It’s safe to say that Microsoft and Sony are adopting very different strategies with the Xbox Series X and PS5. While Microsoft is aiming to unite gamers with titles playable across console generations, Sony has signaled that the PS5 will mostly be about experiences only possible on new hardware.
But how does that sit comfortably with the fact that, on paper at least, the Xbox Series X seems to offer the more computational grunt? In an interview with our sister site, GamesRadar, Microsoft’s director of program management for Xbox Series X, Jason Ronald, attempted to shed some light on that.
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“One of the exciting things about launching a new generation console is you're really setting the direction for the next seven to ten years of game development,” Ronald said. “You're going to see entire new classes of games; transformative gameplay experiences that you've never seen before.”
All of this is possible, Ronald explains, thanks to the power of the Xbox Series X – “a level of performance never before seen in console.” In other words, just because Microsoft is planning on continued support for Xbox One, that doesn’t mean you won’t get a massive benefit in upgrading — especially, Ronald says, in the way games ‘feel’.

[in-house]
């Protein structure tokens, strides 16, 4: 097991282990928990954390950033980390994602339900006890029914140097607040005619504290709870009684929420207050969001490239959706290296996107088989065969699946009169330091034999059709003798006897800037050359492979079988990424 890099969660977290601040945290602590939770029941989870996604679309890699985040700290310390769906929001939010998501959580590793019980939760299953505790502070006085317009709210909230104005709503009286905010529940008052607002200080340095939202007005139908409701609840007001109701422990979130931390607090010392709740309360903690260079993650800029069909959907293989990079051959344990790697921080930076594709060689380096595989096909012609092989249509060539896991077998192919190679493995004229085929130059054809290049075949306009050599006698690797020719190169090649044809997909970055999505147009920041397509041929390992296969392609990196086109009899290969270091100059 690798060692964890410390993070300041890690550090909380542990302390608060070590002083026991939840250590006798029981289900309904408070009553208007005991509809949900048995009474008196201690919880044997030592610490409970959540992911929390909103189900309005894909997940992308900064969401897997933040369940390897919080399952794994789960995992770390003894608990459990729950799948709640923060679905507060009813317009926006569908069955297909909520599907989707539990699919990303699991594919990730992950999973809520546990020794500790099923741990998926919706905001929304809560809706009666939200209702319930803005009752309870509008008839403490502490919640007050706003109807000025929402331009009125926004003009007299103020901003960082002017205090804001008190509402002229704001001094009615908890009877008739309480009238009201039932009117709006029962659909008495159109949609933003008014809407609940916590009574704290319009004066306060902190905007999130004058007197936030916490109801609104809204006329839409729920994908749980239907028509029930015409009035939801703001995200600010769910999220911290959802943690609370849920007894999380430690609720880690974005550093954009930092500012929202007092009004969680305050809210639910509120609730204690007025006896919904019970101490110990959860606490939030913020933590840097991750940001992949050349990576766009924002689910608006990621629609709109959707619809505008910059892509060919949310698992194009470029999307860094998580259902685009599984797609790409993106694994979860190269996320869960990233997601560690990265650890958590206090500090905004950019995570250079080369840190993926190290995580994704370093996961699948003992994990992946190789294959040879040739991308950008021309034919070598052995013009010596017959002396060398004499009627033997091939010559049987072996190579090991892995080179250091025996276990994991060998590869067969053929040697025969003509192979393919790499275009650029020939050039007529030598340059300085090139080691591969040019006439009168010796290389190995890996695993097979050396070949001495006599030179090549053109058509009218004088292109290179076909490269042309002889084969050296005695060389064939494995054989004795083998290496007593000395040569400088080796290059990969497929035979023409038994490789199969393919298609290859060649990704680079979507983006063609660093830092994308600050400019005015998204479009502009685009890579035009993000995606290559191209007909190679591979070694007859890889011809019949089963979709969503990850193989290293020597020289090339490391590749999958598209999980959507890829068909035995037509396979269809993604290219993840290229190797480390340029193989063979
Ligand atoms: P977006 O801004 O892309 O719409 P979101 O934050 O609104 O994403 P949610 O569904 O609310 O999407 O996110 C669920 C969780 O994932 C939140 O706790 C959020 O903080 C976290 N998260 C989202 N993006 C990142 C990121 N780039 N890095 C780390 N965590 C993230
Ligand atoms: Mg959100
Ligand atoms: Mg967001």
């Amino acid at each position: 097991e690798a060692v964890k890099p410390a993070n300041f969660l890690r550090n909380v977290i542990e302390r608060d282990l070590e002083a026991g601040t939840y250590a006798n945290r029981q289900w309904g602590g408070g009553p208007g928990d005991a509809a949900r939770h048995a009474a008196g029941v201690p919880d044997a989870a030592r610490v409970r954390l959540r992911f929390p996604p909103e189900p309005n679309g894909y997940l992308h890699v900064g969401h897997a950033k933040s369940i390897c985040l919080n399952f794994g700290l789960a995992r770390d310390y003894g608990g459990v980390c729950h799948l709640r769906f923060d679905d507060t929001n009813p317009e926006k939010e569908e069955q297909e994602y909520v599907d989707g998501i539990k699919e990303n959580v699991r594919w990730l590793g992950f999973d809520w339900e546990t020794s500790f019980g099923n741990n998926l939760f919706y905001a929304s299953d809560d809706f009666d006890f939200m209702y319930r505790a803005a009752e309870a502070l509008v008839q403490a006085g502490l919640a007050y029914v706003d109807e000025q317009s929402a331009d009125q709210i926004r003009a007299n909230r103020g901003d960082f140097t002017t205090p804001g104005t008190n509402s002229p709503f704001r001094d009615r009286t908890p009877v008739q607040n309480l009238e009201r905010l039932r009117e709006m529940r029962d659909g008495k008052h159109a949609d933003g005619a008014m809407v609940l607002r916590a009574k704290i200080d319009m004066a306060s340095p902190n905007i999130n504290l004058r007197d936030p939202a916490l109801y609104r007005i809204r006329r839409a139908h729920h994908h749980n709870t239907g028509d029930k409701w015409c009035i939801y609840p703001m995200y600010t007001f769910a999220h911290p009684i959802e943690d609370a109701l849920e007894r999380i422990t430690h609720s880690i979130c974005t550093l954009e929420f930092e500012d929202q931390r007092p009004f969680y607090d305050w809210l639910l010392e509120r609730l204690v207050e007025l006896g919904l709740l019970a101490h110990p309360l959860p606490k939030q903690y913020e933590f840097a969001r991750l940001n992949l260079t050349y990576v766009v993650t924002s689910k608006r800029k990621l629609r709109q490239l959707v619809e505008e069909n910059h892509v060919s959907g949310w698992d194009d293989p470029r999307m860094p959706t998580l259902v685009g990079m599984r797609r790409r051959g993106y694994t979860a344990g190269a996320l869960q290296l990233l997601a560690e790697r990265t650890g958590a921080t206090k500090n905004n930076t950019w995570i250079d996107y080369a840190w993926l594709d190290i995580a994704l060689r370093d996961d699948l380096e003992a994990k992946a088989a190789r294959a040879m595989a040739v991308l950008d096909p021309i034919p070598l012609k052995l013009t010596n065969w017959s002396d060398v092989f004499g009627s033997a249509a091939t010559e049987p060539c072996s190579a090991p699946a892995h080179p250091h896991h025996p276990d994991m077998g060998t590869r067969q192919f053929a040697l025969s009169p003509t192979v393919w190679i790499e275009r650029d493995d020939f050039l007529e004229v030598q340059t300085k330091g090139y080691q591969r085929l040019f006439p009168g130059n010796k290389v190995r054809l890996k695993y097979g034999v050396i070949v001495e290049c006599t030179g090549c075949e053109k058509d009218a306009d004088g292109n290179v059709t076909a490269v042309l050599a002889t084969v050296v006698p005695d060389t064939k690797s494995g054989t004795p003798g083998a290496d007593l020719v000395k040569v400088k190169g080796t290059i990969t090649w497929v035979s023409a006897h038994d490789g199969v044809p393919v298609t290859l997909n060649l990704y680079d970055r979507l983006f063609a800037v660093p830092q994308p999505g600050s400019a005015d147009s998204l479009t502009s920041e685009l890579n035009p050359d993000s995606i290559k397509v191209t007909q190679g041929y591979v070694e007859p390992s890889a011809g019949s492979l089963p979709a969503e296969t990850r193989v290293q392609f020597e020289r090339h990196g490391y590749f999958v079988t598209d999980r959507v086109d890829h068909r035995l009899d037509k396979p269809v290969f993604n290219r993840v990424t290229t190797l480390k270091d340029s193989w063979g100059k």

“With past console generations, the primary focus has been on graphics improvements — and with this next-generation we'll continue to see a step change in graphical fidelity. But more importantly, with this generation, is the power that you can feel,” Ronald said, explaining that this will manifest itself in the form of high framerates, ultra-low latency and a move towards the elimination of loading times.
But Microsoft knows how important history is to gamers. The company got a major shot in the arm this generation by unexpectedly adding Xbox 360 backwards compatibility midway through. Perhaps that’s why it’s there from the outset for the Series X.
“As we move into this next generation with Xbox Series X, we're really committed to tearing down all the barriers that exist in the ecosystem,” Ronald explained. That doesn’t just mean crossplay backwards compatibility – or “cross-generational play”, as he calls it – but encompasses things like your saved progress, achievements and your very gaming legacy.
“We really want to make sure that everybody's able to play regardless of the device they choose to play on and they have that great shared experience together,” he added.
It’s undoubtedly a bold vision. The question is whether Microsoft’s all inclusive approach will win over gamers, or whether it’ll be Sony’s ‘out with the old, in with the new’ mantra that will triumph when both consoles go head to head later this year.
You can read the full interview at GamesRadar.